You don’t have to wait to be generous, either. All academics can — indeed, must — participate throughout their careers in two forms of generosity: scholarship and service.
At every stage of your career, but especially early on, your most important act of generosity is to give the gift that you alone can give: your scholarship. If you are a doctoral student, your primary act of generosity to your discipline is to write your dissertation. Stop thinking of your dissertation as a stone around your neck. Start thinking of it as a gift that your field needs, and which only you can supply.
Scholarship is also the most important form of networking because it literally connects you with other members of your profession. Every time you cite scholars, you are weaving their work into yours. Every time you share your research — at conferences, in publications, or simply in your completed and deposited dissertation — you are integrating yourself into large-scale scholarly conversations. That is networking at its deepest level.
In the slimy version of networking, one connects with others in order to gain opportunities to publish or otherwise disseminate one’s scholarship. A model based on sincerity, depth, and generosity, however, inverts that logic. Networking doesn’t enable scholarly achievement; instead, scholarship itself is the most important form of academic conversation — i.e., networking.
The second act of generosity that every scholar can engage in is service. As academics, we perform a tremendous amount of unpaid labor. We serve on the boards of scholarly organizations and journals, review manuscripts and grants, work on committees. We do this labor because our profession would collapse without it. But we also do it to contribute meaningfully to our scholarly communities.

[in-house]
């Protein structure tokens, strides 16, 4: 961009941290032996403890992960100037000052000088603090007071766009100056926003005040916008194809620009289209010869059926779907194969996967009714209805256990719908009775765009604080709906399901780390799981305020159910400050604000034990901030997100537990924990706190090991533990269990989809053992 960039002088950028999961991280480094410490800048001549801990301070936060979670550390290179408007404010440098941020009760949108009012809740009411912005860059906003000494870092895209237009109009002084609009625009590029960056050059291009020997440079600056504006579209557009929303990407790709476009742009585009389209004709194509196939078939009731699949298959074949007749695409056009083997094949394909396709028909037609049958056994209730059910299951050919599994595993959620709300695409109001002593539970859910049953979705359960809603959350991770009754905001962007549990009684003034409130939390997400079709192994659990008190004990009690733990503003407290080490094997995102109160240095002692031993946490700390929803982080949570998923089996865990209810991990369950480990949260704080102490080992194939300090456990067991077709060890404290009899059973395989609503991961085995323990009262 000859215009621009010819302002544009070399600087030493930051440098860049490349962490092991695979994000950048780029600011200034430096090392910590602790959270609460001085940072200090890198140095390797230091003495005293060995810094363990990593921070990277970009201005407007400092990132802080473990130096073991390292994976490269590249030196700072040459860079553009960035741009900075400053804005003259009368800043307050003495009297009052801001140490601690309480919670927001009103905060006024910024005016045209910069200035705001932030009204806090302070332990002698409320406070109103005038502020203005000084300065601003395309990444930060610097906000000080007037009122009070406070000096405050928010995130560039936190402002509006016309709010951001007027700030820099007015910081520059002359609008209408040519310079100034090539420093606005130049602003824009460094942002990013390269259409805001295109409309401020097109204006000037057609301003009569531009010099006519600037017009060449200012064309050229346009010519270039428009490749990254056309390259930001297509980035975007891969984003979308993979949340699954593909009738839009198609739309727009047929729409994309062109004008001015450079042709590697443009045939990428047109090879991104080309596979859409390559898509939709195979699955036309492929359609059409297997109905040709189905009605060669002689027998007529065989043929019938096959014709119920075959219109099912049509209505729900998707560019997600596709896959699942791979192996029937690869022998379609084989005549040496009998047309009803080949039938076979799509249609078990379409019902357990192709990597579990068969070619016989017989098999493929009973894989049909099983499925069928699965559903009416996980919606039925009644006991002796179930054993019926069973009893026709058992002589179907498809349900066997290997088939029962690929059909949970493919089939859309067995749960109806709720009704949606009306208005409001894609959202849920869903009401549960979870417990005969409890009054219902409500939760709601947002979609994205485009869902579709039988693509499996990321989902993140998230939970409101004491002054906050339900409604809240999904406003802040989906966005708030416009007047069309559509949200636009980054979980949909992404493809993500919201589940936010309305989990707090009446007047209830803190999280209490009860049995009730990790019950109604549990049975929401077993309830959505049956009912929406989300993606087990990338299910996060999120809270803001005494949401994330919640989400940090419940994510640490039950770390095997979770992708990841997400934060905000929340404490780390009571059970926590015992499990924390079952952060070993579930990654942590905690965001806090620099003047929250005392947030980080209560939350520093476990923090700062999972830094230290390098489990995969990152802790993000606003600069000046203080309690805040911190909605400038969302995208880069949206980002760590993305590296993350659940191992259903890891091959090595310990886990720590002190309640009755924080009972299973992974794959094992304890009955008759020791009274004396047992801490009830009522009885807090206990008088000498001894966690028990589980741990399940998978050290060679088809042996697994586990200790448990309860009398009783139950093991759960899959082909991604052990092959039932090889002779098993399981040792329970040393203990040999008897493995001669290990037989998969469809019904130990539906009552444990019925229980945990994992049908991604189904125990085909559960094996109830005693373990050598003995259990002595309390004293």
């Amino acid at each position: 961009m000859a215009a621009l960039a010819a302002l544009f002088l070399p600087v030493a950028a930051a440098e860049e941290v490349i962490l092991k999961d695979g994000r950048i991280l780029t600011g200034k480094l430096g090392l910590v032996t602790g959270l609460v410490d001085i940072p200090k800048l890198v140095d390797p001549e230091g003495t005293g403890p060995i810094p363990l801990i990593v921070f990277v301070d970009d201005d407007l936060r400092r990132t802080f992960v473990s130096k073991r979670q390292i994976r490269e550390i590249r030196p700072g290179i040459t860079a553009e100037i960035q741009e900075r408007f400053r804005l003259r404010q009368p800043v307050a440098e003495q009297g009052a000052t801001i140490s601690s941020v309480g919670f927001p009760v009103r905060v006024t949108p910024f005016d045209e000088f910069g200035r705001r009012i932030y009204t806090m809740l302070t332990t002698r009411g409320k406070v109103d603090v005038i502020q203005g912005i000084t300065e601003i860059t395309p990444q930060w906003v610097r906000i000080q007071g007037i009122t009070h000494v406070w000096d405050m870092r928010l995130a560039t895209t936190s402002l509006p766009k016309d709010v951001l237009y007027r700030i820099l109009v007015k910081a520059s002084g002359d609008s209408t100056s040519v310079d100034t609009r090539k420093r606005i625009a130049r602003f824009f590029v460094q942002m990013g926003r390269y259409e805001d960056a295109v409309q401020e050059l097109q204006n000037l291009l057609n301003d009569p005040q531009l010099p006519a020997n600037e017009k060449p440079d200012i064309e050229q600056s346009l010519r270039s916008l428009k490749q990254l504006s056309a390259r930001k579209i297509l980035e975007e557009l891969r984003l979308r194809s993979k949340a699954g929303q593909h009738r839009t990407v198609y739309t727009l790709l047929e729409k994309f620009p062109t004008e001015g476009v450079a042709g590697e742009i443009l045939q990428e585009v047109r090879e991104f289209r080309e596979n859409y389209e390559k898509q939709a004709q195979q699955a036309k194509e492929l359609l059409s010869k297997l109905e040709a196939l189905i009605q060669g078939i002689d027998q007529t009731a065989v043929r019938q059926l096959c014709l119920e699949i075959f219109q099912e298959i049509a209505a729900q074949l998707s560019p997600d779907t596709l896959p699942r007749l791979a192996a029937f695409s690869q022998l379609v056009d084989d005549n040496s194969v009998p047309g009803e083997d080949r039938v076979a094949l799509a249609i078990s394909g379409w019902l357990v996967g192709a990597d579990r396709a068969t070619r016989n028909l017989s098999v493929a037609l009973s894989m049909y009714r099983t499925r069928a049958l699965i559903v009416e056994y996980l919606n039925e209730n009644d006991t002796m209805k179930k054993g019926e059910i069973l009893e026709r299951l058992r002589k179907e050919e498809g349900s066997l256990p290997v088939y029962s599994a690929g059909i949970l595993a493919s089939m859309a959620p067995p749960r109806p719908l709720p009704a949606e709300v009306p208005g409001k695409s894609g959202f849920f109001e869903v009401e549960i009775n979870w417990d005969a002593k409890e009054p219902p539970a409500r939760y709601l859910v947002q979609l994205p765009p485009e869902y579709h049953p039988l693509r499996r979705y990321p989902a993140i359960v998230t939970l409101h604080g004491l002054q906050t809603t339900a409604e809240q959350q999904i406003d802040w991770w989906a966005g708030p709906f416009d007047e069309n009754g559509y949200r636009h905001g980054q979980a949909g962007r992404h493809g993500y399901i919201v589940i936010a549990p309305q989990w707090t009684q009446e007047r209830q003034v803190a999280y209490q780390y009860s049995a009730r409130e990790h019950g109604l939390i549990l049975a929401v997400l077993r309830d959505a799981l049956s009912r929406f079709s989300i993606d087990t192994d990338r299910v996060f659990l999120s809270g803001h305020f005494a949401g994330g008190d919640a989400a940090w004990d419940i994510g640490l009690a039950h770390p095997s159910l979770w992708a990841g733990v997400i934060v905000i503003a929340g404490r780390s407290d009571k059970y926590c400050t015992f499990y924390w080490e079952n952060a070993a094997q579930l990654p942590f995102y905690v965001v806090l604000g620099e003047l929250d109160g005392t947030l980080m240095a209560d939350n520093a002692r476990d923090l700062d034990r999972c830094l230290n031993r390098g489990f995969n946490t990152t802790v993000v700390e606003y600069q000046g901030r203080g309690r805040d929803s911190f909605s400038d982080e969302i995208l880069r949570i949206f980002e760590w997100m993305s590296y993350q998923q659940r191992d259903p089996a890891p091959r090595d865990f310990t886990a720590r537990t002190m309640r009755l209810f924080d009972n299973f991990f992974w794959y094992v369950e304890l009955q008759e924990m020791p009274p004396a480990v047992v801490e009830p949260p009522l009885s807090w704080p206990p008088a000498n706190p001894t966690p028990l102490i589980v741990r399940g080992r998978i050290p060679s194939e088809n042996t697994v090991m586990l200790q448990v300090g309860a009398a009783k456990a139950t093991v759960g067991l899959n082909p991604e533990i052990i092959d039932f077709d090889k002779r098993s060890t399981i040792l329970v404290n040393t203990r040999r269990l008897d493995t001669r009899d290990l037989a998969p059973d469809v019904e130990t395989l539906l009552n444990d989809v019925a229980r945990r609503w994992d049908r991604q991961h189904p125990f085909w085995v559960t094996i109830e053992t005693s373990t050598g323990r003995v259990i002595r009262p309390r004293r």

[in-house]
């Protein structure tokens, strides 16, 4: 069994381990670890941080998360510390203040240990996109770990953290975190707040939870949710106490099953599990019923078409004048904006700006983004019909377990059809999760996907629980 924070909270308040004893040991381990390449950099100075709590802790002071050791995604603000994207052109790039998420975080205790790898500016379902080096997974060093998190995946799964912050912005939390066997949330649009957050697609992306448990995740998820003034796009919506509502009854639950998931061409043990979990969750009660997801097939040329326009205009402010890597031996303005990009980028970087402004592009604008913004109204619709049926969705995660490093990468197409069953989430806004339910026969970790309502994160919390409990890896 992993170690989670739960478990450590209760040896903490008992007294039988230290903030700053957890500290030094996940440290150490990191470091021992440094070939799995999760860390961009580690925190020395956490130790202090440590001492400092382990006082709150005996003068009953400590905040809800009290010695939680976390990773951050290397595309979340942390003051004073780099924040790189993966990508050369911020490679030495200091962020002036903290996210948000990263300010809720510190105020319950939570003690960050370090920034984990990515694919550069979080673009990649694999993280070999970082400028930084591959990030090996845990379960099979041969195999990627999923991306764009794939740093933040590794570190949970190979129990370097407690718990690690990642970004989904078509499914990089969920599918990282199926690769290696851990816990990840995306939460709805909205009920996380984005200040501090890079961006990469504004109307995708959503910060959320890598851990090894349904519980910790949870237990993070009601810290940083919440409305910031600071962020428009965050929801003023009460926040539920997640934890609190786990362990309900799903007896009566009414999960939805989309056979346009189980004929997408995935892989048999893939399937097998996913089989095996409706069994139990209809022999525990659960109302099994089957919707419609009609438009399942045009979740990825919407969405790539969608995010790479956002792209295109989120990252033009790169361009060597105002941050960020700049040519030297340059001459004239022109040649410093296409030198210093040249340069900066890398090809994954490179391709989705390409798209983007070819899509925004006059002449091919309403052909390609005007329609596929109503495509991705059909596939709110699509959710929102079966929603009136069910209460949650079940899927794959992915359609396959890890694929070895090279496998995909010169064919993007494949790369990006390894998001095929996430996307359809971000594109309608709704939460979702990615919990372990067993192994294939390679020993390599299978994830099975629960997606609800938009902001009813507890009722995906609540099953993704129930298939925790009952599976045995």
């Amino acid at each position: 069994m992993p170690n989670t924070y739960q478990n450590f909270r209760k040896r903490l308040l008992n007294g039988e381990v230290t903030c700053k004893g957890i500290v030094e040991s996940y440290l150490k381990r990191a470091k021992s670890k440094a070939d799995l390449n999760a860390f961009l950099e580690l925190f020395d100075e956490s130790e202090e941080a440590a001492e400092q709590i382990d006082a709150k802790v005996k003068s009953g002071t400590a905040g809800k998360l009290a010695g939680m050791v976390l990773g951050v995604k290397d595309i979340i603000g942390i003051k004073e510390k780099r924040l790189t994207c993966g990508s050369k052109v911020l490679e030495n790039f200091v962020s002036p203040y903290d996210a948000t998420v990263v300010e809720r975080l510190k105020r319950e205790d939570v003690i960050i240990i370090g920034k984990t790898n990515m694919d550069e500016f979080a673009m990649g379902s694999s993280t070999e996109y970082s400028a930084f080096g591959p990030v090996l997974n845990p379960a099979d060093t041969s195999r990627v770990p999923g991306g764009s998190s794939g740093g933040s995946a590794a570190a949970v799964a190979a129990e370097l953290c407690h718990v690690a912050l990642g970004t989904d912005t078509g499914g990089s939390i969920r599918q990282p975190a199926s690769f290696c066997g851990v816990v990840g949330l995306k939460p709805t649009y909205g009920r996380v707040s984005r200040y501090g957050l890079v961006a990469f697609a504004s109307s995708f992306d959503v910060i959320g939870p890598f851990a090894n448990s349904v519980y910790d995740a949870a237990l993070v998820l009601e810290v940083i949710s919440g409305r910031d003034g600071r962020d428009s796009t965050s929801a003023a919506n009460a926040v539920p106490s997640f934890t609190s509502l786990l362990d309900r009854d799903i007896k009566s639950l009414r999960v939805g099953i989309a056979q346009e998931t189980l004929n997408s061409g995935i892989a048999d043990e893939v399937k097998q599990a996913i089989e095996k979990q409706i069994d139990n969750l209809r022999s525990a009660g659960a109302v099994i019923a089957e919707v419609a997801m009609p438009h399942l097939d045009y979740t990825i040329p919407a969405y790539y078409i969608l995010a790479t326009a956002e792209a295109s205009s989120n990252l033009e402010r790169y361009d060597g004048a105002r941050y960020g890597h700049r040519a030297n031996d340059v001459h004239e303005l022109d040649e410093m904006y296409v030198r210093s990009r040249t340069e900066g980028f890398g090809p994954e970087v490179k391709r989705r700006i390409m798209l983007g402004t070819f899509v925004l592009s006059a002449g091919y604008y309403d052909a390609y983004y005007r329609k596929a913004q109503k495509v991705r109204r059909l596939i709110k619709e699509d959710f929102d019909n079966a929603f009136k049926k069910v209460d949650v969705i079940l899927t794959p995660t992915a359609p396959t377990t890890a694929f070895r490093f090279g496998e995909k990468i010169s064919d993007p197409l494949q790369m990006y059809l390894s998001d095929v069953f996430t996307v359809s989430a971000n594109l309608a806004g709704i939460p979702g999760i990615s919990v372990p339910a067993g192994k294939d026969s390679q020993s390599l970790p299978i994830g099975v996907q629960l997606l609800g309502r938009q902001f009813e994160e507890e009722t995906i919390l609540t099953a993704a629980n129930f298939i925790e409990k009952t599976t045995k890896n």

Graduate students and other untenured scholars should carefully select service opportunities. Be discerning. The ideal service gig provides a structure that puts you into meaningful engagement with scholars you respect, preferably from diverse institutions and levels of seniority. That way you meet different kinds of people in your "neighborhood."
An example of a desirable service role is to be a member at large or a graduate-student representative on the board of a national scholarly organization. In such positions, you work with diverse scholars, including those senior to you, and get comfortable seeing yourself as a generously contributing member of a community. Less ideal forms of service — such as a leadership role in a graduate-student organization — help you develop useful skills but connect you with only one category of neighbor. The least desirable gigs — for example, being an unpaid proofreader of a scholarly newsletter — do not help you grow as a scholar and connect you with, at most, only a handful of people.
As you pursue meaningful academic service, you must simultaneously resist exploitation — including self-exploitation. You may think that sacrificing gross amounts of your time to service work is an extreme form of generosity, but it’s often just the opposite. Self-exploitation is self-flattering and egocentric. It’s you telling yourself, "I’m so important! This organization/department/conference/newsletter would crumble without me!"
Being exploited depletes you and, in the long term, limits the gifts you can give. Self-exploitation is, therefore, deeply selfish.
Remember, your primary act of generosity is to produce original scholarship and to share it meaningfully with others. Anyone who threatens that priority — including you — is being ungenerous. Your goal is to serve your scholarly community in ways that enhance rather than compete with your original scholarship.
Let’s banish the repellent image of networking and replace it with one based on sincerity, depth, and generosity. In this new vision, you’re not at a cocktail party, sucking up to a senior scholar who has something you need. You’re at a professional gathering, working with diverse scholars toward goals you all care about. And even as you perform that service, you remain focused on your most important contribution to your field: your dissertation or other scholarship.
That is true, effective networking — and it never leaves you feeling slimy.
Robin Bernstein is a professor of African and African-American studies and a professor and chair of Studies of Women, Gender, and Sexuality at Harvard University.